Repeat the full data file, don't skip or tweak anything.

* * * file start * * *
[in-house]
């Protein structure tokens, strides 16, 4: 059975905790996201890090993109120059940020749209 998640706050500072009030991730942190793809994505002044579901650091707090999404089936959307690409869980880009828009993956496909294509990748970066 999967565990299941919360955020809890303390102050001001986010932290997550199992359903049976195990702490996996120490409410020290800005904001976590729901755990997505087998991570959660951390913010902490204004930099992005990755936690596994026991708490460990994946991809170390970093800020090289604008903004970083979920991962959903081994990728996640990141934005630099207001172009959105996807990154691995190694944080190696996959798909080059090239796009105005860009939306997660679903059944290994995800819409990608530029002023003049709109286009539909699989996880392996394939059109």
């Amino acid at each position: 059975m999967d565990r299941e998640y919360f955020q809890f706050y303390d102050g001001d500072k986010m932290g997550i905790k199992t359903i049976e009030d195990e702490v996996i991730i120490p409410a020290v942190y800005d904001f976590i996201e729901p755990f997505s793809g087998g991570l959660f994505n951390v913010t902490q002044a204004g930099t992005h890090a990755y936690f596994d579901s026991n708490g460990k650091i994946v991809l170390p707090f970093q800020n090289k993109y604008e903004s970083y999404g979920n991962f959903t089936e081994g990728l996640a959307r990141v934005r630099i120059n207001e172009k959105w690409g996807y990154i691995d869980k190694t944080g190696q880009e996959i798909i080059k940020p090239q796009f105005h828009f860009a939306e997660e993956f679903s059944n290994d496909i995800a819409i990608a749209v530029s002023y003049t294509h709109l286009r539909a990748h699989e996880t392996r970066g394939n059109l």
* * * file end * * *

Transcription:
[in-house]
């Protein structure tokens, strides 16, 4: 059975905790996201890090993109120059940020749209 998640706050500072009030991730942190793809994505002044579901650091707090999404089936959307690409869980880009828009993956496909294509990748970066 999967565990299941919360955020809890303390102050001001986010932290997550199992359903049976195990702490996996120490409410020290800005904001976590729901755990997505087998991570959660951390913010902490204004930099992005990755936690596994026991708490460990994946991809170390970093800020090289604008903004970083979920991962959903081994990728996640990141934005630099207001172009959105996807990154691995190694944080190696996959798909080059090239796009105005860009939306997660679903059944290994995800819409990608530029002023003049709109286009539909699989996880392996394939059109």
């Amino acid at each position: 059975m999967d565990r299941e998640y919360f955020q809890f706050y303390d102050g001001d500072k986010m932290g997550i905790k199992t359903i049976e009030d195990e702490v996996i991730i120490p409410a020290v942190y800005d904001f976590i996201e729901p755990f997505s793809g087998g991570l959660f994505n951390v913010t902490q002044a204004g930099t992005h890090a990755y936690f596994d579901s026991n708490g460990k650091i994946v991809l170390p707090f970093q800020n090289k993109y604008e903004s970083y999404g979920n991962f959903t089936e081994g990728l996640a959307r990141v934005r630099i120059n207001e172009k959105w690409g996807y990154i691995d869980k190694t944080g190696q880009e996959i798909i080059k940020p090239q796009f105005h828009f860009a939306e997660e993956f679903s059944n290994d496909i995800a819409i990608a749209v530029s002023y003049t294509h709109l286009r539909a990748h699989e996880t392996r970066g394939n059109l």